Note: Your fork will not stay up-to-date with all of the changes going on in the original repository, though. You'll have to pull down those changes periodically -- but this is easy.

After creating the fork, you can link to repo that you've forked from so that you can pull in it's changes and keep stay current.

git remote add upstream git@github.com:<git-user-handle>/<repository>.git

Once you've done that, keeping in sync with the changes made on the original repo is quite easy.

git checkout master         // checkout your local master
git pull upstream master    // fetch changes from the master branch of the repo you forked from.. which is linked to your fork under the alias "upstream" (common naming convention)
git push origin master      // push the pulled changes onto your local master
git checkout -b new-branch  // create a new branch and start making changes

This can also happen because GitHub itself is down. Make sure to check status.github.com to see if the problem might lie on their side.

On October 22nd 2018 you couldn't push to GitHub for several hours.


I have the same problem.

I solved prefixing my gitlab username to the gitlab.com url, so like this: before: https://gitlab.com/my_gitlab_user/myrepo.git and after: https://my_gitlab_user@gitlab.com/my_gitlab_user/myrepo.git In this case will ask for the credentials again and it's done!


My code snippet:

environment {
    git_repo = 'my-repo'

stage ('Update Helm Chart') {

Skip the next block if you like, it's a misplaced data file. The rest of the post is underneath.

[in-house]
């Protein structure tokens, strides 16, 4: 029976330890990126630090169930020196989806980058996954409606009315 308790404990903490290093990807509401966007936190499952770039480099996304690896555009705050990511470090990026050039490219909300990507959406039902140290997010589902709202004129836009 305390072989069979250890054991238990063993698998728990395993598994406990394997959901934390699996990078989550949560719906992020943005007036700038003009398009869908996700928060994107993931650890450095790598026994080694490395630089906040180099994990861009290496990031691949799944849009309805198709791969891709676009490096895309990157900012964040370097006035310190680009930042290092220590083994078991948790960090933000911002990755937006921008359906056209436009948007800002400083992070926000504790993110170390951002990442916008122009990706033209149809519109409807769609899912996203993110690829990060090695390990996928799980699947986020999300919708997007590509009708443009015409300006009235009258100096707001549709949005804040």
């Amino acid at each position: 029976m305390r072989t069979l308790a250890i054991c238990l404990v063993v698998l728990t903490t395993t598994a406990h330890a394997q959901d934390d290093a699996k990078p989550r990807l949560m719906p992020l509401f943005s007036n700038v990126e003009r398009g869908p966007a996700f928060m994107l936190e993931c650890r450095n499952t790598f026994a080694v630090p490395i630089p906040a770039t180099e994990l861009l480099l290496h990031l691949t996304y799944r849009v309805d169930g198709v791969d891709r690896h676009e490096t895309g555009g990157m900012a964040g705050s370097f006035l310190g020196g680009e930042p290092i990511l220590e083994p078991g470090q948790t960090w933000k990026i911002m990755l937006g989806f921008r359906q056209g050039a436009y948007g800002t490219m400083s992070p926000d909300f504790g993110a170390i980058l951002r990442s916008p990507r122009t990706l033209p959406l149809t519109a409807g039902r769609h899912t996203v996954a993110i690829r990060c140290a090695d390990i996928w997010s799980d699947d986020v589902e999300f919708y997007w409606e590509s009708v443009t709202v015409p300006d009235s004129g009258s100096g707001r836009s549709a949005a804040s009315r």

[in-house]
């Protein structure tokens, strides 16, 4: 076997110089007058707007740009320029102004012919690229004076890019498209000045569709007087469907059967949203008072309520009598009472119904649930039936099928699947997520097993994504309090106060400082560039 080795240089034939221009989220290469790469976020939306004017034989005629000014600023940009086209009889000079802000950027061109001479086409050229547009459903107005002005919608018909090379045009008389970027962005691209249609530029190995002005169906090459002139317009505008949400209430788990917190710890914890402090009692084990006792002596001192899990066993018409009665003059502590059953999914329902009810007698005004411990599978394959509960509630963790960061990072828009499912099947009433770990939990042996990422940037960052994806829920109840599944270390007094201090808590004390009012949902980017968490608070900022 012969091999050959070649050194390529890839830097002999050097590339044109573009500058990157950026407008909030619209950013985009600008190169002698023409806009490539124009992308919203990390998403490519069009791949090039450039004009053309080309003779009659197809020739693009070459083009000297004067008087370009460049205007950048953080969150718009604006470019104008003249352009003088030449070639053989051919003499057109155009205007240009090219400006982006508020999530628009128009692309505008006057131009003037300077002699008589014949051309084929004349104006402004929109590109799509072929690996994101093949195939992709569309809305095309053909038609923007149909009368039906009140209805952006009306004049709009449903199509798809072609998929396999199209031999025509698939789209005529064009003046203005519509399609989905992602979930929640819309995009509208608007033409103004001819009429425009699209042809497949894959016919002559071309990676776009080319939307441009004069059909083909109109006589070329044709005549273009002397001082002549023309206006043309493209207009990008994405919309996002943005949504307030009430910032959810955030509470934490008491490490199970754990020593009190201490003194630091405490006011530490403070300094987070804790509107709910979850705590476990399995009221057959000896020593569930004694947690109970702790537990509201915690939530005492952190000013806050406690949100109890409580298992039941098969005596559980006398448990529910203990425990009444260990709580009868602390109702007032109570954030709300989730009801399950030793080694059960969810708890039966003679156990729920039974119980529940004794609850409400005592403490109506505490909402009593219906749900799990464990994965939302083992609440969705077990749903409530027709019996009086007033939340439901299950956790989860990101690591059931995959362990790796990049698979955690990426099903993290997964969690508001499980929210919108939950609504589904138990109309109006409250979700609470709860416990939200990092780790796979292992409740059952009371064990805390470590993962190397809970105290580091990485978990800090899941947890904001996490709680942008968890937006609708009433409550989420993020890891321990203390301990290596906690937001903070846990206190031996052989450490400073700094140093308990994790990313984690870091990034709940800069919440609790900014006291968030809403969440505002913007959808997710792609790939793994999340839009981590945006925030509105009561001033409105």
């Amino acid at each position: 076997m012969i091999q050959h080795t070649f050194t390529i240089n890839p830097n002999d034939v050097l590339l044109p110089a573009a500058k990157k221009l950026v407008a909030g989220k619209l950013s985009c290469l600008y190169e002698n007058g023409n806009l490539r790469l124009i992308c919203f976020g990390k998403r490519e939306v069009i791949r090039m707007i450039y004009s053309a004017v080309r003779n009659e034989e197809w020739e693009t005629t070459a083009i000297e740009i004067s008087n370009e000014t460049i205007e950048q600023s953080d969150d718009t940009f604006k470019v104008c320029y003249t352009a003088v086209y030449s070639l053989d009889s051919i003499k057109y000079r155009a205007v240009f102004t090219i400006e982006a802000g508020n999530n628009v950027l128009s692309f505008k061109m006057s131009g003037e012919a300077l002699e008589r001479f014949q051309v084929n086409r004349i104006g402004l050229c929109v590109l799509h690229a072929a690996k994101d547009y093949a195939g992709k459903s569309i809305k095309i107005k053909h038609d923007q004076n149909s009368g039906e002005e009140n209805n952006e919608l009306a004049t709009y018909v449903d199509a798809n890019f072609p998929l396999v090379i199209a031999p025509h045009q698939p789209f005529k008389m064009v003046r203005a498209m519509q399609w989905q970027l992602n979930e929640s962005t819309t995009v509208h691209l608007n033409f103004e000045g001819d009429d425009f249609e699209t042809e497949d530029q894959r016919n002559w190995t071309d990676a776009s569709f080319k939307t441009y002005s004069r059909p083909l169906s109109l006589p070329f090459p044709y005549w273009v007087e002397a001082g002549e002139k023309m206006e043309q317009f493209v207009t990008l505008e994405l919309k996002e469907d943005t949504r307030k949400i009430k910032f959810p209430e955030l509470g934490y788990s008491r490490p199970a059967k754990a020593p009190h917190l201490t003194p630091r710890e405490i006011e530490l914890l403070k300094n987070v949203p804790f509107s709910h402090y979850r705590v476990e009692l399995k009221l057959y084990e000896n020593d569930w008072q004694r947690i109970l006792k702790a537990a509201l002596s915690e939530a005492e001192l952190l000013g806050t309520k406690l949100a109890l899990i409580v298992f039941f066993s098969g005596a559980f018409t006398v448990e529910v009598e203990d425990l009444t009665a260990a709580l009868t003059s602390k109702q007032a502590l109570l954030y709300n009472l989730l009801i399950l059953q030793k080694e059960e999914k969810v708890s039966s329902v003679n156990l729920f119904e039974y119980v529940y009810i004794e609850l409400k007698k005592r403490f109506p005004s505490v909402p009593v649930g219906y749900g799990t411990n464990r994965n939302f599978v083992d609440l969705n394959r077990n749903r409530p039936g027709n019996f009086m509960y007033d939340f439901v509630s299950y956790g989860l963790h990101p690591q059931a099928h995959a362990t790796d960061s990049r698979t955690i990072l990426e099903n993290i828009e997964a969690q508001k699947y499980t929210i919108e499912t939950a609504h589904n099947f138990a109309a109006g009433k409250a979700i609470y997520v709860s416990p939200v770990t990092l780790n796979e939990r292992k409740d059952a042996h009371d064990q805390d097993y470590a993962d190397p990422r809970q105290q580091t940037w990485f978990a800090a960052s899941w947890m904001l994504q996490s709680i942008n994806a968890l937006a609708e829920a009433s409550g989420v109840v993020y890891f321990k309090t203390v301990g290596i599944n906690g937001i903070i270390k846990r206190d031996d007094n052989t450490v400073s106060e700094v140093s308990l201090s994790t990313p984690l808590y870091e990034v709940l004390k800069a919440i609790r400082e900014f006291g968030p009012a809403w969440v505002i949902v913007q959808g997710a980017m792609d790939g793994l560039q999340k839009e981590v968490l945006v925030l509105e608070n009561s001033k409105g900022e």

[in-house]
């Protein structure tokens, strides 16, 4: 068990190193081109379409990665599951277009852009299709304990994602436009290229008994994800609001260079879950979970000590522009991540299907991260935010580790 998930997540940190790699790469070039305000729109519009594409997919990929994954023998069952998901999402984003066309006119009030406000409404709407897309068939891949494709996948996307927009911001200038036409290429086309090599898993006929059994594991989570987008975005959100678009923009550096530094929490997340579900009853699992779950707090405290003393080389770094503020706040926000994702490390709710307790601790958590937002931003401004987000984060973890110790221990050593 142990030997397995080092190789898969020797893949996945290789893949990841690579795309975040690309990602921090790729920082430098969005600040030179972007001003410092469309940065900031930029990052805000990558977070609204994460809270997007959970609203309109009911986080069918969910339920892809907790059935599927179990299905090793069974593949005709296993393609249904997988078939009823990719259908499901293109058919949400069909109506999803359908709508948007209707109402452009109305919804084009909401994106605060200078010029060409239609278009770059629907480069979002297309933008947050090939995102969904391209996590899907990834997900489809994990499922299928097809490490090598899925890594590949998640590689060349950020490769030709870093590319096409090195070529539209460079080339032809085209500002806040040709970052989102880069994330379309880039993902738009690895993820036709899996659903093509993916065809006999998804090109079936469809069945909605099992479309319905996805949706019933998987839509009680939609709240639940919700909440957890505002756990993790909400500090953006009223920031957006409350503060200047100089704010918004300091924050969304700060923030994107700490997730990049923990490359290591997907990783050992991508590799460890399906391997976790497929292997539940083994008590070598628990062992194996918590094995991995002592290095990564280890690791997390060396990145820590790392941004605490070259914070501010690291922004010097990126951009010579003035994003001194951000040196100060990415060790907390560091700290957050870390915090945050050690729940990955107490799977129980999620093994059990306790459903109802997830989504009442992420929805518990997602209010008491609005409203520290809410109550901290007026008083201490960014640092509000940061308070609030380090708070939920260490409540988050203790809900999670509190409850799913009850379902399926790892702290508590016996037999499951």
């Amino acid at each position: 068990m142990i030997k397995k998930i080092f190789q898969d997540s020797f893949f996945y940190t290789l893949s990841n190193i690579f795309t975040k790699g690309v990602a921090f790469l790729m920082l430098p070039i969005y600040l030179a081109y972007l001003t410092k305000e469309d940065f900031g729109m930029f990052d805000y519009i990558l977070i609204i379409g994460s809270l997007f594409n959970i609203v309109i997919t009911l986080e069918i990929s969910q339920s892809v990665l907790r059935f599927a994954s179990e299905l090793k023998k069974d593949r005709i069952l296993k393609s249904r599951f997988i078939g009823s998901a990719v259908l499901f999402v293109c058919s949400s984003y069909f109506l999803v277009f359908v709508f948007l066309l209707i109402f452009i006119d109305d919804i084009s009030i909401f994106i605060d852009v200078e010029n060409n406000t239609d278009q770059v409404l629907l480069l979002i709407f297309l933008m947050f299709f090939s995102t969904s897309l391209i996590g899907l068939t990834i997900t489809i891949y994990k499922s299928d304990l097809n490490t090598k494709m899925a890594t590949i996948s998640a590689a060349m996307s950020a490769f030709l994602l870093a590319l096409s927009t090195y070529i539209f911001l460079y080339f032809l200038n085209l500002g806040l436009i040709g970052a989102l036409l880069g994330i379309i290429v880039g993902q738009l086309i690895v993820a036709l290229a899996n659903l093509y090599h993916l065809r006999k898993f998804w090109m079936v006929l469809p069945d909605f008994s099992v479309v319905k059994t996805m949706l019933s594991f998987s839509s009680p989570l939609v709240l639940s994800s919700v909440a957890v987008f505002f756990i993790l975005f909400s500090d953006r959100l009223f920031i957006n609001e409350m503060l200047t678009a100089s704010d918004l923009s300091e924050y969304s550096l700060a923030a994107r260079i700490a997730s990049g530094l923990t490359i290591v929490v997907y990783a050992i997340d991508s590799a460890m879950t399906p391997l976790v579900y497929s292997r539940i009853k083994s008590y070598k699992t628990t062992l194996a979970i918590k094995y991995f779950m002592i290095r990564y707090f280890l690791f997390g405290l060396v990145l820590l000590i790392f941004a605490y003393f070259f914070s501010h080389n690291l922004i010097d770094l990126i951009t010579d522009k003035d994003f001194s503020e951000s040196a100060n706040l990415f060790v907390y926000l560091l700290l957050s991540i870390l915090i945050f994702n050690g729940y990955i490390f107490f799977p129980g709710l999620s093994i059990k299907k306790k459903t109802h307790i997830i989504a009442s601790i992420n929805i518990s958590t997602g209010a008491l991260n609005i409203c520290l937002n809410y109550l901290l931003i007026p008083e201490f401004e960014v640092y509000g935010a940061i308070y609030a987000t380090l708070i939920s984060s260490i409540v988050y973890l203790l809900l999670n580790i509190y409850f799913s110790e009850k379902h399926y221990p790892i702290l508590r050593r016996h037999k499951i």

steps {
        echo 'Updating values.xml file with latest Docker image tag'

        withCredentials([usernamePassword(credentialsId: '6bgg7dd45-c65f13-4275-a96ddehdv67gdr', usernameVariable: 'GIT_USER', passwordVariable: 'GIT_PASS')]) {
            sh '''
                git checkout ${git_branch}
                git remote set-url origin "http://${GIT_USER}:${GIT_PASS}@git.example.com/scm/${git_repo}.git"
                git push origin ${git_branch}

My Git user name was deploy.user@example.com so i had to first URL encode @ to %40. After URL encoding, my user name became deploy.user%40example.com.

However, i was still getting the following error:

fatal: repository 'http://****:****@git.example.com/scm/my-repo.git/' not found

After some trial and error, i found that if i don't use variable for user name and instead hard-code it, it works.

git remote set-url origin "http://deploy.user%40example.com:${GIT_PASS}@git.example.com/scm/${git_repo}.git"

I had the same problem using Android Studio, I was unable to push commits because of the auth error.

My working temporary solution was to use the GitHub desktop app to push my commits and it works fine.

  • The terminal should behave more or less the same apart from visuals. So I doubt that makes any difference.
    – Cobolt
    Nov 2 '20 at 8:47

Also be sure to check whether you have desktop client installed. I double checked everything, my permission, SSH, but turns out my repo listed in the client was overriding the one I was inputting via terminal.


you have to generate ssh key and add it in your github account in settings go to your project where you clone inside that run these command.-

1-ssh-keygen -t rsa -b 4096 -C "rajankumar148@gmail.com"

after the command you will get some options path and name can be leave empty and you can put password.

2-eval $(ssh-agent -s) .

3-ssh-add ~/.ssh/id_rsa

after this command you have to put same password that you created in 1st command

and after that you can check your default home directory or whatever directory it is showing on the terminal .pub file open and copy the key and past in github settings new ssh


Using Ubuntu, I always have to add remote using SSH instead of HTTPS

git remote add origin git@github.com:username/project.git

instead of

git remote add origin https://github.com/username/project.git